Made in Socialism - taking it as it comes

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Javier Gárate

Opinions are polarised on Venezuela. The western establishment argues that there is a socialist dictatorship while many on the left believe that a true socialist revolution is taking place. Chavez's denunciation of Western military intervention, his rhetorical opposition to capitalist globalisation, and the fact that he has survived an attempted coup make most of the world's anti-war movements likely to sympathise. But there is also disquiet – about the personality cult, about Chavez's own authoritarianism and affinity with other authoritarian rulers, about an economic policy which in reality is based on partnerships with western oil corporations, and for us in WRI the sheer militarism – the creation of uniformed militia, the presence of military officers at the head of “civilian” organisations, the continuing inculcation of a war mentality. At the invitation of PROVEA (an internationally respected human rights education organisation) and the anarchist magazine El Libertario, in May a three-person WRI delegation went to Caracas and also visited the state of Lara.

Hecho en socialismo

Arriving at the airport in Venezuela already something feels different, instead of your Coca-Cola billboard there are huge banners drooping from the ceiling saying Hecho en Socialismo (made in socialism), stating all the achievements of the current Venezuelan government … millions of this, less of that, more of that … something that is being repeated on billboards and posters all over the city, once in a while including a picture of Chavez lifting up a baby or some other scene that is clearly targeted to touch emotions. So from the moment you set a foot in the country the word socialism starts being bombarded to you. In one way it is nice not to have your usual Coca-Cola add, but at the same as you start seeing these billboards more and more, you can not stop thinking that actually they are doing the same as Coca-Cola – selling a product.

On the road from the airport, however, the most striking image is of precarious ramshackle houses, vulnerable to flooding, and in the metro we saw queues sitting and waiting to register for the new Mission Vivienda – the latest attempt (surely timed with the 2012 election in mind) to address Venezuela's housing problem which has worsened under the revolution (Chavez's government is near the bottom of the Latin American league in building new homes).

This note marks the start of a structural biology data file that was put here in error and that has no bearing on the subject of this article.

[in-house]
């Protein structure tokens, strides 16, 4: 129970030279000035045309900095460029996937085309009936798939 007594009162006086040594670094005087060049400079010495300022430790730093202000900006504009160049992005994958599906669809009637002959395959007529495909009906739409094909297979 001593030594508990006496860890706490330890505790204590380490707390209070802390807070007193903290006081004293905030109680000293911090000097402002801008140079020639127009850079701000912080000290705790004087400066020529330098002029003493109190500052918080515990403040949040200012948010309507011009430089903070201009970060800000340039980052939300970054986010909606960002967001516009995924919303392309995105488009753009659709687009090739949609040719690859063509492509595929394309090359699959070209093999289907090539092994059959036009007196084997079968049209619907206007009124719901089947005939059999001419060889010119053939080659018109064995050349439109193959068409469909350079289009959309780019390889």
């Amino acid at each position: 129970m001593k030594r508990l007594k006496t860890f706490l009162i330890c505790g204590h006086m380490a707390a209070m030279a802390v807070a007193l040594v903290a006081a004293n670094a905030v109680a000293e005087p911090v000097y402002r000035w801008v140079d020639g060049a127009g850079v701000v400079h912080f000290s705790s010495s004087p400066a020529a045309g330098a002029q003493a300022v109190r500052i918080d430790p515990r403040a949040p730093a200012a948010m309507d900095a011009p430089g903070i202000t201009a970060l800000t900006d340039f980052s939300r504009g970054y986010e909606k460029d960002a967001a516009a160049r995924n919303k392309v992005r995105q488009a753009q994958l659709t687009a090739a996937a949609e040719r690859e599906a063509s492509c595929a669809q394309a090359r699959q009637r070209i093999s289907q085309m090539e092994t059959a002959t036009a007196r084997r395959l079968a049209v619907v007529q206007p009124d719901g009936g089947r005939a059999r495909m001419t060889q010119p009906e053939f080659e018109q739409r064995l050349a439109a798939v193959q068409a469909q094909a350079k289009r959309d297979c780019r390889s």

2010 – the Bicentenario, 200 years since Venezuela declared independence from Spain - was used to the extreme to reinforce nationalist sentiments. We even visited the special monument erected to mark this date, which is called the “Misil Ideológico” (the ideological missile) which is a huge missile painted in red and black, representing the need to arm themselves to protect their ideology. The use of words are always carefully chosen, for example all ministries include the concept people power in their title, for example it is the ministry of people power of education, with this trying to present that it is the people who are leading the ministries, which the reality can not be further away from.

Real politik

Chavez's rule has been based on promises and on a posture of defying the global superpower. Yet everywhere there is a growing chasm between the image the government seeks to cultivate and the actual practice. It is a strange kind of “anti-imperialism” that sees the US still being the biggest buyer of Venezuelan oil, and doing so hand-in-hand with a global corporation with as bad an environmental, human rights and labour record as Chevron.

Food sovereignty, you might believe, is a key objective for the Bolivarian revolution. Yet the reality is that Venezuela's national agriculture now produces less than before and the dependence on imports, including food, is increasing year by year.

The promotion of cooperatives has been one of the most heralded features of the Venezuelan revolution. We visited the country's biggest cooperative – Cecesesola in the state of Lara – which began back in 1978 by organising funerals, spread into running a bus service, then into agricultural distribution, and now has a weekly fruit and vegetable market supplying 55,000 households and has ploughed back its profits to build a 90-bed hospital. They emphasis the importance of cooperative relationships, organising horizontally and taking decisions by consensus. Under Chavez thousands of cooperatives have applied for government funding, and those that exist – in stark contrast, to Cecesesola – are hierarchical, often with a Party member as boss and imposing work conditions that unions would not accept, and sometimes being little more than maquillas – production lines – for larger corporations, often based outside Venezuela.

Meanwhile, in the name of defending the revolution, Venezuela is one of the biggest spenders in military equipment in South America: in 2000-10 Venezuela spent €2,032 billion on arms imports, 72% of this sum went to Russia - Chavez maybe is not be aware that the cold war is over.